Sunday, September 16, 2018

Kate MccGwire & Mathieu Dufois, Ce monde-ce et l'autre @ la galerie particulière

Kate Mccgwire, Squall, 2017
I was very happy to kick start the season’s gallery visits with this exhibition at my local gallery, la galerie particulière, a joint show of Kate Mccgwire and Mathieu Dufois, Ce monde-ci et l’autre. The juxtaposition of two artists whose work is not obviously connected produces fascinating results, emphasizing the other worldliness in each suggested by the title Ce monde-ci et l’autre. Mathieu Dufois’s work, which I didn’t previously know, is conceptually and visually compelling. Dufois produced the works on view in this exhibition while at a residency in the Vallée Vézère, in the prehistoric world of the Dordogne. Many will know the ancient cave drawings of bison and other bovine animals from Werner Herzog’s 2010 film, Cave of Forgotten Dreams documentary on the miraculously preserved images.
Mathieu Dufois, The Herd 2, 2017
Dufois transfers archival photographic images, usually taken at night, of animals to drawings, and in that transference he claims to be bringing the past to life. While the animals in his images are not the same cave drawings, they do look like ghosts are racing away from lights under which they are visually trapped. The animal forms are like apparitions not meant to be discovered, not meant to be visible, who have accidently stumbled into the light. In other of Dufois’s images, the light looks to be a spotlight that effectively puts them on a stage, and consequently, the animals begin to perform for the camera. The images play with time, representation and the ancient world of the lost, hidden animals. It’s just that they happen to come out at night, happen to be caught by the camera. Dufois talks a lot about questions of memory being triggered by the old images, but if it’s another world at stake here, it is something and somewhere more mysterious and more unreachable than the historical past.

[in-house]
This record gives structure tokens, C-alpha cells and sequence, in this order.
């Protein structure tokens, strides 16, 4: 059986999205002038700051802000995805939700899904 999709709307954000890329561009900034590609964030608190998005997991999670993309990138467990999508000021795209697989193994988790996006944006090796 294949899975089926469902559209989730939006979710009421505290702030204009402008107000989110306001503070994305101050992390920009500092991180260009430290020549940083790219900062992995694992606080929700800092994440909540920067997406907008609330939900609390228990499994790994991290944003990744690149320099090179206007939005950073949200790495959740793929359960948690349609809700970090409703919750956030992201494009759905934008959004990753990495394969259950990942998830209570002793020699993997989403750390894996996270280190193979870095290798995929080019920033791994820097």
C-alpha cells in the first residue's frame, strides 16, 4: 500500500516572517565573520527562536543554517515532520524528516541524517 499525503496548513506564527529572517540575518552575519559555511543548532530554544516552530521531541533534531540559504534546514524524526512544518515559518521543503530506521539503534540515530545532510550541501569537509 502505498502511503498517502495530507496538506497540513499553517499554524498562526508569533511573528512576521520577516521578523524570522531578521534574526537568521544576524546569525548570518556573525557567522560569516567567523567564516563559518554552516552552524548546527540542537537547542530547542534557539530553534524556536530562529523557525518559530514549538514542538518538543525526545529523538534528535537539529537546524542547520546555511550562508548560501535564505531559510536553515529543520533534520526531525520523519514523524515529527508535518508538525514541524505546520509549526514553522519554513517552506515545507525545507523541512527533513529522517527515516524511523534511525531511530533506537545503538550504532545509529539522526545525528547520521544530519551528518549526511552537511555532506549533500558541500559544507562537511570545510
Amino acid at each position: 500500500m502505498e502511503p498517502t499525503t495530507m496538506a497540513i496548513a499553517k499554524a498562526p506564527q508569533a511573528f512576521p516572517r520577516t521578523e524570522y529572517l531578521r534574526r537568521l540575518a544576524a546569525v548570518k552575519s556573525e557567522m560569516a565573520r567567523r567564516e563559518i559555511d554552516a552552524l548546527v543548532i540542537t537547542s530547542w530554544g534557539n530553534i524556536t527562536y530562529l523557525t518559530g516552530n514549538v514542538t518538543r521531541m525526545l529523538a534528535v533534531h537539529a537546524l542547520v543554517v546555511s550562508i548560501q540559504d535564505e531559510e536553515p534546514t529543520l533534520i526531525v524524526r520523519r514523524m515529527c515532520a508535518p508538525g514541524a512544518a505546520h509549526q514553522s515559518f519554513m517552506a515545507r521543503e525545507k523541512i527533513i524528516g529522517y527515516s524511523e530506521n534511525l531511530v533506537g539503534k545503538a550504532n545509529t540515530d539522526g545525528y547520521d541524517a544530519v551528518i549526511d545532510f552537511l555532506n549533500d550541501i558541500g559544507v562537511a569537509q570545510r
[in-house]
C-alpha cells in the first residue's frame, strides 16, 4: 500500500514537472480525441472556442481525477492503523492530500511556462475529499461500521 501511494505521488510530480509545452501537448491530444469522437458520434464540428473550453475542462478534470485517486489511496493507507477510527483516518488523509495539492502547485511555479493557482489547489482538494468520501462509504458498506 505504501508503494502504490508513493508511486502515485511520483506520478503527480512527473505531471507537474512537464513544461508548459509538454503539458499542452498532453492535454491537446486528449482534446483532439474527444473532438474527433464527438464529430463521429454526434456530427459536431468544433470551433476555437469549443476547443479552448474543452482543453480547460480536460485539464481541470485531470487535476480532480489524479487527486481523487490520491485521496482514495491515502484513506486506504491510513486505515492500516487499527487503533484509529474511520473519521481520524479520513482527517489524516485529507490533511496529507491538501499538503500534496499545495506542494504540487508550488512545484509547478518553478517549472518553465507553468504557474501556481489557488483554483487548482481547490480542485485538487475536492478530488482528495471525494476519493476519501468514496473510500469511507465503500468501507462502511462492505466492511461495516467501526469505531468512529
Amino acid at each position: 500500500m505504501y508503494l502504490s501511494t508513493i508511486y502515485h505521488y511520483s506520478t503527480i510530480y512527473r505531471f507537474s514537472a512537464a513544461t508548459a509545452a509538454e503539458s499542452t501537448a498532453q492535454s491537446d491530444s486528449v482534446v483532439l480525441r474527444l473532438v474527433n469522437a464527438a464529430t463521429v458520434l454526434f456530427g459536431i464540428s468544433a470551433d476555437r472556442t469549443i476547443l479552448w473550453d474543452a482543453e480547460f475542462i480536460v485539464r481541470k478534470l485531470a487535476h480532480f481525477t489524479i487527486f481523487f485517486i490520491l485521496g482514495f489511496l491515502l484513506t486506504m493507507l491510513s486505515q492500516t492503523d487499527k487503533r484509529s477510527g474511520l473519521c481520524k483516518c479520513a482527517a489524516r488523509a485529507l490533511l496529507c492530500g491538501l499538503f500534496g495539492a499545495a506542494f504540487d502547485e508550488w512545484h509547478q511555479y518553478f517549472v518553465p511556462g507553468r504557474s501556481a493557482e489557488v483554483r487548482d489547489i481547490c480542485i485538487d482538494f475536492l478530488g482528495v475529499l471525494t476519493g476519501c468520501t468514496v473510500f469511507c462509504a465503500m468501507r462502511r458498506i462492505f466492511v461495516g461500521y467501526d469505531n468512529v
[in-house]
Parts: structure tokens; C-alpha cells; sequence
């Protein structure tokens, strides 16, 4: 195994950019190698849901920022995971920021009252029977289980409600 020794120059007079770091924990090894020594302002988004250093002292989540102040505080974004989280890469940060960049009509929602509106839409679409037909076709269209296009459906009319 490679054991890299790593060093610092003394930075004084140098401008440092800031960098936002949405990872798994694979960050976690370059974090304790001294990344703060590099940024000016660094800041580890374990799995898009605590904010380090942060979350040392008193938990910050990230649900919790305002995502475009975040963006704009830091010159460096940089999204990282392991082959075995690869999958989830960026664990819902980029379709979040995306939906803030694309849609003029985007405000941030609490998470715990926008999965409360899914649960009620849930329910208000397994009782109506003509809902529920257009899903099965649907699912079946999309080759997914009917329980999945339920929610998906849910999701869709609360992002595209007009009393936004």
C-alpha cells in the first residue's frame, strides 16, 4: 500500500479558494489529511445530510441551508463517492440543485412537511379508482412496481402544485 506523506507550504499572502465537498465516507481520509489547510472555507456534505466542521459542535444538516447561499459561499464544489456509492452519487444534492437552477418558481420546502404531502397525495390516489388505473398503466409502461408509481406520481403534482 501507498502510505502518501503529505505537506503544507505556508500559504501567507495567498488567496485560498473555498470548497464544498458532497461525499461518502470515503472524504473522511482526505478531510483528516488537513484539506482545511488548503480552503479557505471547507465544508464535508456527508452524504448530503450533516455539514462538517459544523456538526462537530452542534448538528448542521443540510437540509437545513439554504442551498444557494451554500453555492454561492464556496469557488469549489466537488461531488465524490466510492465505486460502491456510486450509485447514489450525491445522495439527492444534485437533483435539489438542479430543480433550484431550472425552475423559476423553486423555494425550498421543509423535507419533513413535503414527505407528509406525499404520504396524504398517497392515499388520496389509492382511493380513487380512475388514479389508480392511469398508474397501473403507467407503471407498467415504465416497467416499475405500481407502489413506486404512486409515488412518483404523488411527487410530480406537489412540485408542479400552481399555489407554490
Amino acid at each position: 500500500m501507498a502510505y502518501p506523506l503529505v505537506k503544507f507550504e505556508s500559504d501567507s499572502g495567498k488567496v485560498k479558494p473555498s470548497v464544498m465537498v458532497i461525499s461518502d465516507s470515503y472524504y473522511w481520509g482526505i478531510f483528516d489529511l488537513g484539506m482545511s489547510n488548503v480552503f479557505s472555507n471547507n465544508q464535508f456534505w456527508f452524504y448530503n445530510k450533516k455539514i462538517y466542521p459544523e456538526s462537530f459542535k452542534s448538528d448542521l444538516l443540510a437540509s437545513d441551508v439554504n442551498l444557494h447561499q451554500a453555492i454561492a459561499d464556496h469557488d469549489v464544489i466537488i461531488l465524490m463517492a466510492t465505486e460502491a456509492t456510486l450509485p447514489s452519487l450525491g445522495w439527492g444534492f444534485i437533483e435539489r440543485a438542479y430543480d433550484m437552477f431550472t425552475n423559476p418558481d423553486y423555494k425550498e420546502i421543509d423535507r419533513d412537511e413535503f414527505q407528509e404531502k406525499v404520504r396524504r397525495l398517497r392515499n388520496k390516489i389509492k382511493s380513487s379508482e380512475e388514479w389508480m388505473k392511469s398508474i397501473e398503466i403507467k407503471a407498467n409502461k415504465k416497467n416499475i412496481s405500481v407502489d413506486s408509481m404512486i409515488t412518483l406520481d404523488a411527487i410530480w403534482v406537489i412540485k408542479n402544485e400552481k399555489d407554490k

Kate Mccgwire, Swarm, 2018
In contrast, Kate Mccgwire makes sculptures that are so present they are unnerving to the point where they become frightening. That said, I must say, since I was familiar with her feathered forms in glass cabinets, I wasn’t as creeped out as I was the first time I saw them. The titles of her work have the sense of something crawling and shaking on the skin. Swarm, 2018, Squall, 2017, Tremor, 2018 on display here are her familiar feathered compositions and creations that on one level we want to resemble birds, but on another, have no relation to the living flying creatures. The sculptures draw us up close and we admire the pretty patterns of the feathers and then we recoil as, over time, they take on characteristics of being alive. Mccgwire’s works are otherworldly in that they sit somewhere between the sinister and the beautiful, the natural and the man made, the living and the dead. If we look at them for too long, we start to fear they might suddenly burst out of their cabinets and attack us. On a more serious note, her work challenges the way we look, where we stand in relation to a piece of art, and draws attention to our desire to make the unknown knowable.